Loughborough University
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New formats for affinity selection of human cells

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posted on 2015-06-08, 08:46 authored by Tina Sutar
Despite recent advances in stem cell biology, immunotherapy and transplantation, substantial barriers still exist in the large-scale specific separation of a discrete population of human therapeutic cells from a cell suspension. The ideal purification technique should combine high cell purity, yield and function, with fast processing and affordability. Currently, fluorescence-activated cell sorting with flow cytometry (FACS) and magnetic activated cell sorting (MACS®) are the most used methods for cell separation and purification and have been employed extensively in molecular biology, diagnostic and cell sorting applications, because they are considered to be gentle, fast and scalable. However, these methods have several key disadvantages; they are invariably expensive, yield low log cell reduction (LCR) rates, and suffer from drawbacks when applied to niche cell populations, such as those requiring multiple tandem separation steps and/or involving combined positive and negative cell selection steps. To address this challenge, a new cell affinity selection system was developed. The selectivity is based on the reversible monomeric avidin biotin interaction and it is primary designed for positive selection. The initial studies were performed on flat, nonporous, glass coverslips and the technology was then successfully transferred on high grade smooth non-porous glass beads (with a diameter of 79.12 to 118.59 μm). The multi-step layer-by-layer deposition procedure culminating in dextran-coated supports bearing monomeric avidin was rigorously characterized and subsequently employed in packed bed chromatography experiments with human erythrocytes isolated from cord blood and B lymphocytes from cell lines. The developed affinity selection platform was highly selective, efficient and, most importantly, resulted in high yields, cell purity and viability comparable with MACS® technology. Additionally scale up is possible and could be easily transferred to another chromatographic matrix with the appropriate structure.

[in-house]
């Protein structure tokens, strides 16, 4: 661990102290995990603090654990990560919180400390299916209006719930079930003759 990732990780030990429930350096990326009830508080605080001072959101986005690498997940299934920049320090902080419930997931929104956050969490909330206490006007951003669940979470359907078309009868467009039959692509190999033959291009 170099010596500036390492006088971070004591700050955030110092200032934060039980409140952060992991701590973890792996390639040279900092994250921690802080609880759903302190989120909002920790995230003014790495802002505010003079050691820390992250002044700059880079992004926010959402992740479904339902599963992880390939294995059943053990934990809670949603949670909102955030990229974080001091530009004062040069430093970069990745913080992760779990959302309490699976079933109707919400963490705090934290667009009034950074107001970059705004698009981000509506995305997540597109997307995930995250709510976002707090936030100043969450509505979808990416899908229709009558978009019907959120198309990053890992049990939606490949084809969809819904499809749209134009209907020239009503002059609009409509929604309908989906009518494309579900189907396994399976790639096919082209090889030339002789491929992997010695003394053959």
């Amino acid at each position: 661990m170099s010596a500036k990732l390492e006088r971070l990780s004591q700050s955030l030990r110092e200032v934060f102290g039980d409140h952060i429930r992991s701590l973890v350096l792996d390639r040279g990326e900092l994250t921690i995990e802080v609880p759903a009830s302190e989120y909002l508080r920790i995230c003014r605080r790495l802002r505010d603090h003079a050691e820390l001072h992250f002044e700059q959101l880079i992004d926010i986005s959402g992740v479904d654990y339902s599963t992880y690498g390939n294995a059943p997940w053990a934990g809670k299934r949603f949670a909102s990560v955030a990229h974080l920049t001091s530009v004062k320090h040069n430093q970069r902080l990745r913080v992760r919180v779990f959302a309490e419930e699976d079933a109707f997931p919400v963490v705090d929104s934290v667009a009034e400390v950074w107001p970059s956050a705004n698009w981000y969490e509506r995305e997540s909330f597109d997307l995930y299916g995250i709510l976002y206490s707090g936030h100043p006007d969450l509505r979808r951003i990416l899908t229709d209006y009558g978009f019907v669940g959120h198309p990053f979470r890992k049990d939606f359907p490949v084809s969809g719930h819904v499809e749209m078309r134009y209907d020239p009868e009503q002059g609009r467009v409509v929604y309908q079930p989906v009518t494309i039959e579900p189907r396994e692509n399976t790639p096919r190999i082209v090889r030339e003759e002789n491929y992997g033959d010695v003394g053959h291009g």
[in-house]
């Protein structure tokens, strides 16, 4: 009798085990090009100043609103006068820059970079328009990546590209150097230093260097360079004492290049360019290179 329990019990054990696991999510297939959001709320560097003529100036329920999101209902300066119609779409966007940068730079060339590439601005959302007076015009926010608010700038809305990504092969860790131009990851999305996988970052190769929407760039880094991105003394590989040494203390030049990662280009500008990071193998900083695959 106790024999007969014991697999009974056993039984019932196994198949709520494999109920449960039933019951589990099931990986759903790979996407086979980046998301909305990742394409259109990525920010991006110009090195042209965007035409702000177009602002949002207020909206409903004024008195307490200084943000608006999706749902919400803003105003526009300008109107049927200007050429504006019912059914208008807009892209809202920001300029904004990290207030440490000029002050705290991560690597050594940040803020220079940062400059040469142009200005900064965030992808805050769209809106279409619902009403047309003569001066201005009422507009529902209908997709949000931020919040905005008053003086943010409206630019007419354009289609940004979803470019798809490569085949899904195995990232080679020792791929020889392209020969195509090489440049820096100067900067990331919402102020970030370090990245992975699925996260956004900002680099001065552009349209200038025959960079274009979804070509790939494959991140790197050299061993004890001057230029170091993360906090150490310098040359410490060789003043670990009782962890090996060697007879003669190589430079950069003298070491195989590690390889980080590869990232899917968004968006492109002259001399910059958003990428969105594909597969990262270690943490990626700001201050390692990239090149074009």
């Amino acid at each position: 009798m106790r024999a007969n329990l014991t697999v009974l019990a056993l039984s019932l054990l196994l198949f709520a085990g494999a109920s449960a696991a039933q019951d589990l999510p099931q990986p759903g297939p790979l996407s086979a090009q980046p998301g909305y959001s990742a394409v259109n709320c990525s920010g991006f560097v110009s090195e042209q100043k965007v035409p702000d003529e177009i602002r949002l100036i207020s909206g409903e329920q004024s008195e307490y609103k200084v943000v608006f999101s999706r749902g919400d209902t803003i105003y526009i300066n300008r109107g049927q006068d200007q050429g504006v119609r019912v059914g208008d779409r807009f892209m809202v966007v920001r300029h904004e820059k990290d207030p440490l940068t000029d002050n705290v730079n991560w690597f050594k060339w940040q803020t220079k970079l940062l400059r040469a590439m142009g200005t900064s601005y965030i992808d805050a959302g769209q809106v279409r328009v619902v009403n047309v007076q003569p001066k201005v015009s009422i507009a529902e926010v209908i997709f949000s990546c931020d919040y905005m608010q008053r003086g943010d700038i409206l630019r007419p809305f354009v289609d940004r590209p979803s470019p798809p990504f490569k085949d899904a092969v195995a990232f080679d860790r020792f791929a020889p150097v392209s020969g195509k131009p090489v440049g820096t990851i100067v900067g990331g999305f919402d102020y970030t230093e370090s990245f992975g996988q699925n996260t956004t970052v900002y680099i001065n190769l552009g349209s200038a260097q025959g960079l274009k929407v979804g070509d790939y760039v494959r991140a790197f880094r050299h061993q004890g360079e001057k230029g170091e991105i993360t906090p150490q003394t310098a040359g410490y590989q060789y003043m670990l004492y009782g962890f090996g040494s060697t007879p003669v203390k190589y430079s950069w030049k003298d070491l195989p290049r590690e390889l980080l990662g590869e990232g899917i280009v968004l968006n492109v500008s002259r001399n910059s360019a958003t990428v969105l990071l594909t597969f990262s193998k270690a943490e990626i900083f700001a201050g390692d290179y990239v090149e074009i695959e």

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  • Chemical Engineering


© Tina Sutar

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This work is made available according to the conditions of the Creative Commons Attribution-NonCommercial-NoDerivatives 4.0 International (CC BY-NC-ND 4.0) licence. Full details of this licence are available at: https://creativecommons.org/licenses/by-nc-nd/4.0/

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A Doctoral Thesis. Submitted in partial fulfilment of the requirements for the award of Doctor of Philosophy of Loughborough University.


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